Post Office Limited bonus scheme

THE fastest route to full financial resolution for all parties involved in the Post Office scandal is – possibly - to retain the existing bonus payment scheme for the Post Office Limited (POL) board and executives but, instead, reframe it by including a serious penalty clause.

Given settlement of the Post Office scandal is already a bonusable metric for board executives inside the existing POL “Transformation Incentive Scheme” [TIS] – albeit one recently and rightly disputed by many including Chair of the Post Office Horizon IT Inquiry Sir Wyn Williams -  I recommend that the POL Remuneration Committee urgently need to add much needed extra bite to their corporate governance. Primarily by – but not least – tweaking existing bonus metrics to ensure full financial settlement (FFS) receives much more urgent POL board attention.

The preferred Post Office Limited solution of merely tightening procedures, retrospectively repaying a notional sum (under existing “claw back” provisions), the slow motion resignation of CEO Simon Thompson along with issuing an apology borders on risible and is wholly insufficient. The POL Rem Co urgently needs to meet to agree and swiftly put in hand a revised bonus metric that gives far greater weight and teeth to expedite a full financial settlement.

My proposal would be to retain full financial settlement of the Horizon IT scandal as one of many existing POL performance metrics but to add a sufficiently significant non-fulfilment penalty clause to overall TIS bonus payments to gain the board attention that this serious FFS matter deserves but currently lacks. This penalty should – in my opinion – require a fifty per cent (50%) haircut to all Post Office board/executives bonus payments in any financial year that FFS remains outstanding. The mechanics to make this change are simple and already in place at POL. Adopting this serious penalty provision to bonusable objectives would demonstrate (and, thereby, ensure) that the POL board were taking the resolution of the Horizon IT scandal seriously.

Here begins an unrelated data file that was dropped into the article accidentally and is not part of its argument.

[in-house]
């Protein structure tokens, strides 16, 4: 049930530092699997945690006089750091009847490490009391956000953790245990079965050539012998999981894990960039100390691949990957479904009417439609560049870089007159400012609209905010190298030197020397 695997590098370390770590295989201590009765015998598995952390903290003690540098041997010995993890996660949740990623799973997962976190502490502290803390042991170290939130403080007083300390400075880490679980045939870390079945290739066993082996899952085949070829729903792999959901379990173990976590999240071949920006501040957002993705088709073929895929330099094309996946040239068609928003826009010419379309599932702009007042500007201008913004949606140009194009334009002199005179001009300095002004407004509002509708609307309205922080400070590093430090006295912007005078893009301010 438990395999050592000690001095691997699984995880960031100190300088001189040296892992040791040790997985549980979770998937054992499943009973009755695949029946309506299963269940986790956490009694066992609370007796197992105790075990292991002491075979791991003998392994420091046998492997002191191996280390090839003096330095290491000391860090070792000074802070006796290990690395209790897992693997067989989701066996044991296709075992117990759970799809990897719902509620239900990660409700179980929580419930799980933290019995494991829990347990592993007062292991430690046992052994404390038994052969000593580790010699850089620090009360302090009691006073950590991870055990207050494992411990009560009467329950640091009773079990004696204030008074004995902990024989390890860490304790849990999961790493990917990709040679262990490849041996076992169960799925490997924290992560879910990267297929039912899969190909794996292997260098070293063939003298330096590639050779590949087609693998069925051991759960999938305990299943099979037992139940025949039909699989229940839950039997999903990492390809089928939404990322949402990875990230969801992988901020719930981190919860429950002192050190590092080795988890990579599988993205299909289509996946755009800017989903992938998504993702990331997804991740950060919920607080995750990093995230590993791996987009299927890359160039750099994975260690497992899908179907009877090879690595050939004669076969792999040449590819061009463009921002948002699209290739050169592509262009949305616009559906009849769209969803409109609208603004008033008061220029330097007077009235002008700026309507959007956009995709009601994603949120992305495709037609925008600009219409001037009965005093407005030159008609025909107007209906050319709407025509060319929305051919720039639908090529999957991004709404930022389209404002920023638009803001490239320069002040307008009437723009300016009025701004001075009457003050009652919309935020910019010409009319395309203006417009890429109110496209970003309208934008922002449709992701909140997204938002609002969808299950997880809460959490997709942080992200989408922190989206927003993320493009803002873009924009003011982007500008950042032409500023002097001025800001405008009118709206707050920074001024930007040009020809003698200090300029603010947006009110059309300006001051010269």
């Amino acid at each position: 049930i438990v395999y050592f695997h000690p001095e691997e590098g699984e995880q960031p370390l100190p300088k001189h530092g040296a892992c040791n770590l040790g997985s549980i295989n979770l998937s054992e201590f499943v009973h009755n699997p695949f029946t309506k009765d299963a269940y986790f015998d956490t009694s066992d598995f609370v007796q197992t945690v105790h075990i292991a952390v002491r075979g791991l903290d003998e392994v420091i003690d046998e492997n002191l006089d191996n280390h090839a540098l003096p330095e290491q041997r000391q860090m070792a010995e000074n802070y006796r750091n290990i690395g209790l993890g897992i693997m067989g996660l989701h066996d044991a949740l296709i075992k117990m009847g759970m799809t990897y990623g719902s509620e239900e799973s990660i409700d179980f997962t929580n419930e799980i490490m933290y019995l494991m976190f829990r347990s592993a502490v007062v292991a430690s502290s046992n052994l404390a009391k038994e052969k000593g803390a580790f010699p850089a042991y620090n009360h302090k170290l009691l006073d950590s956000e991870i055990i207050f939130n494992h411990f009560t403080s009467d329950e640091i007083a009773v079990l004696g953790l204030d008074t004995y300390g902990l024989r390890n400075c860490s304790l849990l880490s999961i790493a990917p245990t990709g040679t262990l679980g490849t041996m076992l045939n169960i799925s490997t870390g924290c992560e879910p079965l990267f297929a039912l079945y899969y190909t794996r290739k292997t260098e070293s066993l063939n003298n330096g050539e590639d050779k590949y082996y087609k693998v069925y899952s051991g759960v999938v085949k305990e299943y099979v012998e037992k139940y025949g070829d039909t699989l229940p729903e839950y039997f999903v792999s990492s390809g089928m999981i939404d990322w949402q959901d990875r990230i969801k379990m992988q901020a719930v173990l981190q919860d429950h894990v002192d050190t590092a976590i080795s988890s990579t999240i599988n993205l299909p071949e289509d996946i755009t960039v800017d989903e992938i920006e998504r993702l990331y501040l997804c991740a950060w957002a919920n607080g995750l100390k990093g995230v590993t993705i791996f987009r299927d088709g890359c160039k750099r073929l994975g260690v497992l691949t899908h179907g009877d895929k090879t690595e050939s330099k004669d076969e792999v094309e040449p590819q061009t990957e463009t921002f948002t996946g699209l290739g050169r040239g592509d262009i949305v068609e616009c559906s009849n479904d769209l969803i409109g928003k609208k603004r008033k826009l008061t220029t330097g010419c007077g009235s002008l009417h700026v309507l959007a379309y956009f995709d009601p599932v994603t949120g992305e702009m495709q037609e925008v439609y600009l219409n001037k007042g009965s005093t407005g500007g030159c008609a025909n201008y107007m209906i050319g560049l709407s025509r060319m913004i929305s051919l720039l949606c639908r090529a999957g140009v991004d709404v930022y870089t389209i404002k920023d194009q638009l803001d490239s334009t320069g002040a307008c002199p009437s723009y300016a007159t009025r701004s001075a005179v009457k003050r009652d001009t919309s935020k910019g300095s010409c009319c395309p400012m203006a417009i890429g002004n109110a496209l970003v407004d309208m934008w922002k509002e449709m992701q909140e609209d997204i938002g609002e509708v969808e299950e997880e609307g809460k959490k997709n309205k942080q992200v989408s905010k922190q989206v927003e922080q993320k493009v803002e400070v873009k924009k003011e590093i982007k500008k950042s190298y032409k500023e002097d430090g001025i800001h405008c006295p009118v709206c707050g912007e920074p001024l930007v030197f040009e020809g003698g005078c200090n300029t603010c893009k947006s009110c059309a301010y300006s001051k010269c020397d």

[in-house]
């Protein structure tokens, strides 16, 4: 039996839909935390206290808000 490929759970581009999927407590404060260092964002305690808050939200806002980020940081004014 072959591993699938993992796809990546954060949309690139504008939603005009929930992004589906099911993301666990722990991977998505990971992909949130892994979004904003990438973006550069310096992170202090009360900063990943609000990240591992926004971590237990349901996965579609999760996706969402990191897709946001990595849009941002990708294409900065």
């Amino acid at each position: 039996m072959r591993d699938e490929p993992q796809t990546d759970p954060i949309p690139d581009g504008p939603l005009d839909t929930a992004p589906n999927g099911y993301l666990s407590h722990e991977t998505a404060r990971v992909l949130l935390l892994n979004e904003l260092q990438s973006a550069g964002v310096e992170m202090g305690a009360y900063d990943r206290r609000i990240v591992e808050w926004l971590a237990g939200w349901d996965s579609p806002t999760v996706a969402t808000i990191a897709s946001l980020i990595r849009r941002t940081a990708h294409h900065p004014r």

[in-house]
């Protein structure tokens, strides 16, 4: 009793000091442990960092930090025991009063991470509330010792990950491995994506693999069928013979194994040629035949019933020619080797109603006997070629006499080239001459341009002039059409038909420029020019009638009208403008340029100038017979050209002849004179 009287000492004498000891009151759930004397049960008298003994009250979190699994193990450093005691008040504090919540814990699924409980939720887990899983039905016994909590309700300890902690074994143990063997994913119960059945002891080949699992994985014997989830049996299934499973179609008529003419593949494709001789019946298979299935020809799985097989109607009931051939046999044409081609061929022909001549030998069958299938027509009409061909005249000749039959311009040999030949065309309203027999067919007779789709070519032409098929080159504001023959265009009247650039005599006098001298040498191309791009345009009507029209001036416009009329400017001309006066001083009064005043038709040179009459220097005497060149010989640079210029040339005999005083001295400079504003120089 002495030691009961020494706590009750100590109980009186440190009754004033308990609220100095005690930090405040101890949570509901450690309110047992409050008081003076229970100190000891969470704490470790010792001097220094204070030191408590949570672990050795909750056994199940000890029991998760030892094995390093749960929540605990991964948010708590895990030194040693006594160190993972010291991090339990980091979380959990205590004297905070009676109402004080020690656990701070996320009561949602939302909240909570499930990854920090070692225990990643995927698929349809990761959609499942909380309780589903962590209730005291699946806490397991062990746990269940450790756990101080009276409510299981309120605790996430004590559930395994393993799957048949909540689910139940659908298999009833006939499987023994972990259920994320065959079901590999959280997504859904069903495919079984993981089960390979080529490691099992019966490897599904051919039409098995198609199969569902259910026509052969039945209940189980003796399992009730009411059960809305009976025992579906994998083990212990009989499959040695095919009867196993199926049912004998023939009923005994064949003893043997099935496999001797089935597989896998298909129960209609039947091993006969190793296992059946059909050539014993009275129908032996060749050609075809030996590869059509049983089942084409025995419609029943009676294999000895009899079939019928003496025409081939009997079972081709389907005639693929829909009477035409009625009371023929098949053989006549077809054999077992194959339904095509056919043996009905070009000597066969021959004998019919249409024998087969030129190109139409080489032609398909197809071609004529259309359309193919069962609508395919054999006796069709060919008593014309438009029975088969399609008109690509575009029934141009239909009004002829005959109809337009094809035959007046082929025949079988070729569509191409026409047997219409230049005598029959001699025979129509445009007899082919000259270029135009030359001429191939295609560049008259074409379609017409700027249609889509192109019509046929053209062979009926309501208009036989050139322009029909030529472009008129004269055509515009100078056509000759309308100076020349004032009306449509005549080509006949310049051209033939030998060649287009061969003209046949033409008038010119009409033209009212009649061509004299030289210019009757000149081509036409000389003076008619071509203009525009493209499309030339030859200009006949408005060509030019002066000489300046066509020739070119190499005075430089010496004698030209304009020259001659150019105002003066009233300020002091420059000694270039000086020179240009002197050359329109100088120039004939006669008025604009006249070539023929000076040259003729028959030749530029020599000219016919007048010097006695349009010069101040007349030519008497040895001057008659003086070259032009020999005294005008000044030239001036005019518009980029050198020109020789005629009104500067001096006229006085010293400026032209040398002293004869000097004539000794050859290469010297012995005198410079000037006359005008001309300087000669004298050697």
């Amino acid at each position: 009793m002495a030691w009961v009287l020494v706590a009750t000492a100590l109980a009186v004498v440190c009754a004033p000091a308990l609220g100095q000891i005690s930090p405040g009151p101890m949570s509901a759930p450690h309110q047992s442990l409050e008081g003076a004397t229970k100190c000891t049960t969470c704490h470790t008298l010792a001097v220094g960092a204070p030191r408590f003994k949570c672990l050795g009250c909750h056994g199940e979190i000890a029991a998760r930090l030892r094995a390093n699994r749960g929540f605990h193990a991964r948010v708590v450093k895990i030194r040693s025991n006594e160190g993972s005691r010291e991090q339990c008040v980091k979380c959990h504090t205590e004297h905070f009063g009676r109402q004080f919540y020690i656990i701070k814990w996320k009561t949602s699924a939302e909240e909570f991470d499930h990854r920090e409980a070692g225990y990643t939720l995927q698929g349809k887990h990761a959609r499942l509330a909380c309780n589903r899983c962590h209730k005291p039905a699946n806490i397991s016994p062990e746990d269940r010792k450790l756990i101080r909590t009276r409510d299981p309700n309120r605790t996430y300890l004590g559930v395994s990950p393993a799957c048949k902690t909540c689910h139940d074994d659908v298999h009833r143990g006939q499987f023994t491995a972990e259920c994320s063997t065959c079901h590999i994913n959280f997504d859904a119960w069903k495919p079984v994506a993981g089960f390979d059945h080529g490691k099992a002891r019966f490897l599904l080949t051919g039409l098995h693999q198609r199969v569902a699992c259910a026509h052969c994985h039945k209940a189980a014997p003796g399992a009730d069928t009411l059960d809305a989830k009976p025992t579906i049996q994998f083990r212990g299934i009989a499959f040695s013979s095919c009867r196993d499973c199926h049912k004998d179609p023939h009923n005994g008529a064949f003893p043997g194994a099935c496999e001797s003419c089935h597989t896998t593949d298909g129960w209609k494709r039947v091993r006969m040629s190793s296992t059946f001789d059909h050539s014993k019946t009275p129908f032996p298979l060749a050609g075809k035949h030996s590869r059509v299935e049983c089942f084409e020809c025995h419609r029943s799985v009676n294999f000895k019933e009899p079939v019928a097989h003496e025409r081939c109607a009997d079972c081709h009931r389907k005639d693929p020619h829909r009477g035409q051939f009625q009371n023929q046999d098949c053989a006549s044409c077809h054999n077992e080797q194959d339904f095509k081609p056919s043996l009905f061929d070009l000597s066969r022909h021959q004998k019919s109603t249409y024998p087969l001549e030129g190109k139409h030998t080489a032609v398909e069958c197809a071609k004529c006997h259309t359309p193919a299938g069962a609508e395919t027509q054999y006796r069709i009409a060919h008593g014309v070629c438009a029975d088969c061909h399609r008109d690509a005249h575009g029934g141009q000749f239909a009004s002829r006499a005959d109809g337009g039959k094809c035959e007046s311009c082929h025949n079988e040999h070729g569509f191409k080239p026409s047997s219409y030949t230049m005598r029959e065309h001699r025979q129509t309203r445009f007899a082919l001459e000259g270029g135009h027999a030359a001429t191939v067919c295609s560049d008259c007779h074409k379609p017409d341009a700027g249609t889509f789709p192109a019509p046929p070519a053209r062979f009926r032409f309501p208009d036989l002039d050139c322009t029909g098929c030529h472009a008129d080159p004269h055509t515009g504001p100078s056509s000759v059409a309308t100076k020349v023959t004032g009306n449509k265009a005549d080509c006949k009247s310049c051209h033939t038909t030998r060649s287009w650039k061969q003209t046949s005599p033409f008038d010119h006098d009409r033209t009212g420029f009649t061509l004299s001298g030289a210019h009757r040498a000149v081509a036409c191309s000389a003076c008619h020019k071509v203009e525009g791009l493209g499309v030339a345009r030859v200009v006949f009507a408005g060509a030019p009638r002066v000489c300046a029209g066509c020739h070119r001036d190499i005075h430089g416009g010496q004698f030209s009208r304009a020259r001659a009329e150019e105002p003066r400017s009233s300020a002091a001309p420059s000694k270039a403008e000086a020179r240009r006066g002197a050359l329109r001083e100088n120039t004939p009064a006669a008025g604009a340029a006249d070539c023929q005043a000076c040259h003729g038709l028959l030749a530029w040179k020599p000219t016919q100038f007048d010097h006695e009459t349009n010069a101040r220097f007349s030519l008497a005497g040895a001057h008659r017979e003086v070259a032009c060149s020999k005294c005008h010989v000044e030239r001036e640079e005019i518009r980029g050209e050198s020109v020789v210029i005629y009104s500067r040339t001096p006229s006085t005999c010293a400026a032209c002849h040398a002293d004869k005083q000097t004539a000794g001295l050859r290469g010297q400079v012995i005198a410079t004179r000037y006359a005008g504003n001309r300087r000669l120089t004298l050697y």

Given existing and future investors are nowadays much more focussed upon environmental, social and governance credentials, this would provide a clear signal of better practice but also provide a verifiable test of board seriousness about ESG. The current POL failure to settle – ignoring it is obviously diabolical that this full financial settlement still remains outstanding/ongoing^ - is clearly an abdication of the governance aspect of existing Post Office board ESG responsibilities.


^ Filing incorrect Company Accounts and then laying them before parliament is small beer compared to the scandal of the 59 deaths (so far) attributed to the protracted Post Office Horizon IT Inquiry by the indefatigable investigator Nick Wallis. But, nevertheless, revealing too since it falls a long way short of best or credible practice.


Photo credit: The Post Office